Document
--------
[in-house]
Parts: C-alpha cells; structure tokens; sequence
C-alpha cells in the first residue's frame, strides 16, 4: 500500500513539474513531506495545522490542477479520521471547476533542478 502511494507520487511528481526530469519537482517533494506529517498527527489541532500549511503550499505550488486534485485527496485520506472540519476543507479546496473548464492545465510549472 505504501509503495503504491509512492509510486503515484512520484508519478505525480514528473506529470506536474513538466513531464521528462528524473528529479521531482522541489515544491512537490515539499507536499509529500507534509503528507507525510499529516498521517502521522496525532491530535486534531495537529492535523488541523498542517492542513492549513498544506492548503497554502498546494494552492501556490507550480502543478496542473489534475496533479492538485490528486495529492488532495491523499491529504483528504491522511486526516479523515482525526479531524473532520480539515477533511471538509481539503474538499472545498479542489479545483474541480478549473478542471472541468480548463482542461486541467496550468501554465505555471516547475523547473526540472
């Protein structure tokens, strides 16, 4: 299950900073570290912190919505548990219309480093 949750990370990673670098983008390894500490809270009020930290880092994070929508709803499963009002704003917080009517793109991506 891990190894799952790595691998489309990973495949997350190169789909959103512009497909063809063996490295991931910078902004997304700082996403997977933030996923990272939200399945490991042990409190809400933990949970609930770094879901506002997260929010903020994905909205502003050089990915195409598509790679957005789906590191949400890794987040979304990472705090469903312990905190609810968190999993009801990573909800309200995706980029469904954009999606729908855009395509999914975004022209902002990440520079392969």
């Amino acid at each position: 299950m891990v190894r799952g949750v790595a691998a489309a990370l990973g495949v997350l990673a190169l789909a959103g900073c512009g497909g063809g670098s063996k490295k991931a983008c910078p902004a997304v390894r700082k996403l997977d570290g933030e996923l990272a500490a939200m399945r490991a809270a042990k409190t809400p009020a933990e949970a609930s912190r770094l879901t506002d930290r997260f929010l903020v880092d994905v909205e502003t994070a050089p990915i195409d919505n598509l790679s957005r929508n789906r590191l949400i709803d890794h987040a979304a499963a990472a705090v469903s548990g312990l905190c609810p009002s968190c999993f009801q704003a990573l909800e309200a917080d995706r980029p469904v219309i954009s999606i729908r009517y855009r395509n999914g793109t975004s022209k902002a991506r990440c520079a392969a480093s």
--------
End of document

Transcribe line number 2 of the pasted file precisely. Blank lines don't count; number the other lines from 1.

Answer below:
Parts: C-alpha cells; structure tokens; sequence